How Does the Government Prove Embezzlement in Tennessee?
Criminal statutes must be narrowly interpreted. This means the government must prove every necessary element, i.e., every fact, required by the applicable criminal statute. In Tennessee, the government must generally prove that the defendant took or used the property or services:
- with intent to deprive the owner
- without the owner’s consent.
The elements vary based on the type of embezzlement a defendant has been charged with.
The federal government still distinguishes between theft and embezzlement, and it criminalizes different types of embezzlement including:
- Misuse of public funds,
- Misuse of government property,
- Embezzlement by bank employees,
- Embezzlement by trustees of an employee benefit plan,
- Embezzlement of employment and training funds, and
- Embezzlement of healthcare benefit funds.
The federal government must generally prove the same three elements listed above in addition to proving the embezzlement fell under federal jurisdiction, i.e., you misused federally insured funds.
Will I Go to Jail for Embezzlement?
Whether you’re facing prison time for embezzlement depends on a variety of factors including but not limited to:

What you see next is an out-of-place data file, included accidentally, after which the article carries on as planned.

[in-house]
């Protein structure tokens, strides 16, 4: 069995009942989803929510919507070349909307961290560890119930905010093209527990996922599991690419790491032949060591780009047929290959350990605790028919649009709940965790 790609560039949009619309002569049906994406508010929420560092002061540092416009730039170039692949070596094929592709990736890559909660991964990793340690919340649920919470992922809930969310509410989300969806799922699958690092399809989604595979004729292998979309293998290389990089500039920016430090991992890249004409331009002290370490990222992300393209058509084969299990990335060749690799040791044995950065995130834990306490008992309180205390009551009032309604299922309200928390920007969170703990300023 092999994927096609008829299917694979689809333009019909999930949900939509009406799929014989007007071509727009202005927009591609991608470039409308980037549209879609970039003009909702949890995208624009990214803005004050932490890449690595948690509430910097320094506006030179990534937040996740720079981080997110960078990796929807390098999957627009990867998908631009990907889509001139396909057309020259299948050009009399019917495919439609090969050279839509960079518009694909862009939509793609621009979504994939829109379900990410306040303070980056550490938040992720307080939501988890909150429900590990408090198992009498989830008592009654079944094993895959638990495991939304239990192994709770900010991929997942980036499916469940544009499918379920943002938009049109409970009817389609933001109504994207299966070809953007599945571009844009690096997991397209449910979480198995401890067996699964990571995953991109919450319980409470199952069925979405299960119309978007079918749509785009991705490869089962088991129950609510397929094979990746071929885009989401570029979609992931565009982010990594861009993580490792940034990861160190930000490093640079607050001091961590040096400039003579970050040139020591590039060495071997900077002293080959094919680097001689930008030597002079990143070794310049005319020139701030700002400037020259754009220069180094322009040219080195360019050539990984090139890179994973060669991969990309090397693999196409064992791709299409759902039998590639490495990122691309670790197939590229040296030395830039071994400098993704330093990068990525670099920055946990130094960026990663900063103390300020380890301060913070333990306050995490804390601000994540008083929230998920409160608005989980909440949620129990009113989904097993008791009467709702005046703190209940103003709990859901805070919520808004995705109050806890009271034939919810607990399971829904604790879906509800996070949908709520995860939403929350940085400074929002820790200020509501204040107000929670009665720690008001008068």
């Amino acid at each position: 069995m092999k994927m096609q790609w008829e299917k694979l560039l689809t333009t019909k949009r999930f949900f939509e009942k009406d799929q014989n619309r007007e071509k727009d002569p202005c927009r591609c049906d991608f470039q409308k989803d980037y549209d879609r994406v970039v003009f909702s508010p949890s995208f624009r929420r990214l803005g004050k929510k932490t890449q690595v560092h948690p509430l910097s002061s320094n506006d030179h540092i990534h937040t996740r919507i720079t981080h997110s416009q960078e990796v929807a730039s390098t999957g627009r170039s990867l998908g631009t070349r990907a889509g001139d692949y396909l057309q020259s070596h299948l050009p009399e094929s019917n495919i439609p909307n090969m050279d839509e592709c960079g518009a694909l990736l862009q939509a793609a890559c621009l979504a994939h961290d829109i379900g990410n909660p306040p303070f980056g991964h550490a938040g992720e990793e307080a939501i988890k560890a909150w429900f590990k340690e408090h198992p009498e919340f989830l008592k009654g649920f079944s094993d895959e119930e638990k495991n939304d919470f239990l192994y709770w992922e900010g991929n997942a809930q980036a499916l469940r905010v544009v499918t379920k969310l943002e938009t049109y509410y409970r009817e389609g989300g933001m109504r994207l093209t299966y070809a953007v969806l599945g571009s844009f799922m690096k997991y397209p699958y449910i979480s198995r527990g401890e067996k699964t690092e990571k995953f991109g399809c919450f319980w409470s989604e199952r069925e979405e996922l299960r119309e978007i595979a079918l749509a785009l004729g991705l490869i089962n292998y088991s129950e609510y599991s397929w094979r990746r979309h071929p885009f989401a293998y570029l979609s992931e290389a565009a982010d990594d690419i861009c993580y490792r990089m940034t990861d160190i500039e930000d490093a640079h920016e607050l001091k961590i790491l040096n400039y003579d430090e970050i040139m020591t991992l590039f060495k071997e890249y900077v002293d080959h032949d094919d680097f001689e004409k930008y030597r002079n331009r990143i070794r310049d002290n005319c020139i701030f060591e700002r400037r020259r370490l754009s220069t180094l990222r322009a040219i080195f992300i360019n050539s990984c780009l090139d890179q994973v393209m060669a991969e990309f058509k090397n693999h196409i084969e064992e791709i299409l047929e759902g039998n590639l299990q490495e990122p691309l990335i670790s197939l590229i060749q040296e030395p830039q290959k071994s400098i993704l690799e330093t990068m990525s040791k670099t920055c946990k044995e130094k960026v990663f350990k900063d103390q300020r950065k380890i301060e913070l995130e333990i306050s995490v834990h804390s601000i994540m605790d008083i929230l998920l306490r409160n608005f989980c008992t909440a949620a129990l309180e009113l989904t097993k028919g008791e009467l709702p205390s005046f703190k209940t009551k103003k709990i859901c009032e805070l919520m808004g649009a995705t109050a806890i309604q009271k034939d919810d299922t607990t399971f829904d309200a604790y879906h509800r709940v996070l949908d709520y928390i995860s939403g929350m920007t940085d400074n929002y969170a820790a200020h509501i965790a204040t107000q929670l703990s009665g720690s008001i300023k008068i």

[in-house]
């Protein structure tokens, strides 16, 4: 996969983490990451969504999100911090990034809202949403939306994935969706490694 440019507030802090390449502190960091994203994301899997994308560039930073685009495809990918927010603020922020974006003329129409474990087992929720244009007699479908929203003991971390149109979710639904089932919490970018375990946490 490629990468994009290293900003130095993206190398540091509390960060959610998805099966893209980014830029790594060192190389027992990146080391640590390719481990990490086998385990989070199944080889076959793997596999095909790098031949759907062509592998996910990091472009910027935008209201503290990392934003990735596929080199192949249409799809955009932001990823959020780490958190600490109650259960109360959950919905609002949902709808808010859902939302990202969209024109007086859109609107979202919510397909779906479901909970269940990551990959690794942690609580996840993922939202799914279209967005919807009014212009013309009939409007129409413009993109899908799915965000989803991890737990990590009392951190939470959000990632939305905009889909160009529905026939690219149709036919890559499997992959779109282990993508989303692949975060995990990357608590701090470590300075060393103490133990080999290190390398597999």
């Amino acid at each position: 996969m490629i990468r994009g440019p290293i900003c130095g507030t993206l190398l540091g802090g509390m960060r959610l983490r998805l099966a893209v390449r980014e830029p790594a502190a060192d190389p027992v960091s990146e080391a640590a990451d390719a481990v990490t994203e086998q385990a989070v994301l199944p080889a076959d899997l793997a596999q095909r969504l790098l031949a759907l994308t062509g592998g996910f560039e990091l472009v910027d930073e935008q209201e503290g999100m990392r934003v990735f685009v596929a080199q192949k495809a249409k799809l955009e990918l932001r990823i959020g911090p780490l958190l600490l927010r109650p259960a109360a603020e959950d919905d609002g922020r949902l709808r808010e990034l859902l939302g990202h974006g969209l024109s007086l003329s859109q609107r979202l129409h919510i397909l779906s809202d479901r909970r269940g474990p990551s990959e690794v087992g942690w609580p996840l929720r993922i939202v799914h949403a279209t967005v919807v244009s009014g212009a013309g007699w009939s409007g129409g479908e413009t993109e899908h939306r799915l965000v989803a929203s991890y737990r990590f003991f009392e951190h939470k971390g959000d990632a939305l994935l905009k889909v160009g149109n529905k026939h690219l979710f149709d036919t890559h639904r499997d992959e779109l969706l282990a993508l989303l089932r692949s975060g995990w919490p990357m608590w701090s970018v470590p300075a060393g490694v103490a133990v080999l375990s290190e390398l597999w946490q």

- the amount embezzled,
- your criminal history,
- the number of offenses charged,
- the level of trust allegedly breached, and
- whether you were involved in a conspiracy.
Accepting a plea deal with federal or state authorities and paying back any money taken may reduce the likelihood you’ll face prison time for embezzlement. Embezzlement of $1,000 or less in Tennessee is a misdemeanor, not a felony. This also reduces the likelihood you’ll face jail time. A valet taking a luxury car for a “joyride” is criminal, but it’s unlikely to result in jail time. However, a healthcare executive who spends 10 years “skimming” money off the top of company purchases may face a prison sentence in addition to certain fines, restitution, and probation.
Do I Have to Pay Back Embezzled Funds?